Decision tree is a supervised machine learning algorithm that is used for both classification and regression tasks. It works by recursively partitioning the feature space into smaller and smaller sub-spaces based on the values of the input features until it reaches a stopping criterion.
Here is a step-by-step explanation of how the decision tree algorithm works:
- Data Preparation: Decision tree algorithms work with tabular data, where each row represents an observation or example and each column represents a feature or attribute of that observation. The data is split into a training set and a testing set.
- Feature Selection: The algorithm selects the most important feature to split the dataset into two subsets. This is done by calculating the information gain or gain ratio for each feature, which measures the reduction in uncertainty achieved by splitting on that feature.
- Splitting: The data is split based on the selected feature into two or more subsets. This process is repeated recursively for each subset until a stopping criterion is reached. The stopping criterion can be based on the maximum depth of the tree, the minimum number of samples required to split a node, or the minimum improvement in impurity achieved by the split.
- Prediction: Once the decision tree is constructed, it can be used to predict the class or value of new examples. This is done by traversing the tree from the root node to a leaf node that corresponds to the predicted class or value.
Here is an example of a decision tree for a binary classification problem:
In this example, we have a dataset of patients who have undergone a medical test for a particular disease. The dataset has three features: age, gender, and test result, and the target variable is whether the patient has the disease or not.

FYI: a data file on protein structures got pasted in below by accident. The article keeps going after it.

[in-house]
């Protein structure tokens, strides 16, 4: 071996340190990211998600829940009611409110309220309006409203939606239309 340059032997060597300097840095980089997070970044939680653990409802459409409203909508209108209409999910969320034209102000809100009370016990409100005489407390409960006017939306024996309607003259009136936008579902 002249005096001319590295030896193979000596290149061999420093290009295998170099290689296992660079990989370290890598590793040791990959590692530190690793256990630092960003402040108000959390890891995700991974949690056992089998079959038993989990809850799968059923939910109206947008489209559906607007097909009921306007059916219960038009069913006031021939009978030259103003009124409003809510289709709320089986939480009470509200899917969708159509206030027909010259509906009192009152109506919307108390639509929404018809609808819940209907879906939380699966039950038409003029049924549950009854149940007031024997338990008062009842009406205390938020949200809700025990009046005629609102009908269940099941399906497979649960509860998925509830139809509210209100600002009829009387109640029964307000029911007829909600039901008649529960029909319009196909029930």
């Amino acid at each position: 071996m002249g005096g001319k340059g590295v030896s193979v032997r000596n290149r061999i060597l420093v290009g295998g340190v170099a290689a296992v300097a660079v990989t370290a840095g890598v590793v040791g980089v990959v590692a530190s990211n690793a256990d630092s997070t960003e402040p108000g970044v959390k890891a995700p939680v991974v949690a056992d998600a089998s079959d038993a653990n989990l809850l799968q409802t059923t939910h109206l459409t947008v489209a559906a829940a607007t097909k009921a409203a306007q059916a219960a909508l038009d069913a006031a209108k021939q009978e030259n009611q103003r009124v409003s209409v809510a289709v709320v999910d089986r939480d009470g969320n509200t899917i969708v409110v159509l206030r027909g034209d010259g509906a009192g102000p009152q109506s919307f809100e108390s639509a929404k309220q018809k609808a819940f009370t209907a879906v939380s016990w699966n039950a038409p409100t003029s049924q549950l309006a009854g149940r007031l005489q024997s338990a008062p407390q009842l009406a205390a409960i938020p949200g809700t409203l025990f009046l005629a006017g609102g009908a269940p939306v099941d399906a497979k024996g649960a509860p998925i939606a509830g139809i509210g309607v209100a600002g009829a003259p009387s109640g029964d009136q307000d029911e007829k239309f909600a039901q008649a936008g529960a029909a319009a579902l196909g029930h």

The decision tree algorithm selects the feature with the highest information gain, which in this case is the test result. The dataset is split into two subsets based on the test result: one subset for patients who tested positive and one subset for patients who tested negative.
For the subset of patients who tested positive, the algorithm selects the feature with the highest information gain, which is age. The subset is split into two subsets based on age: patients who are older than 50 and patients who are younger than 50.
For the subset of patients who tested negative, the algorithm selects the feature with the highest information gain, which is gender. The subset is split into two subsets based on gender: male patients and female patients.
The decision tree can be used to predict the target variable for new patients based on their age, gender, and test result. For example, if a patient is a female who tested negative and is younger than 50, the decision tree predicts that she does not have the disease.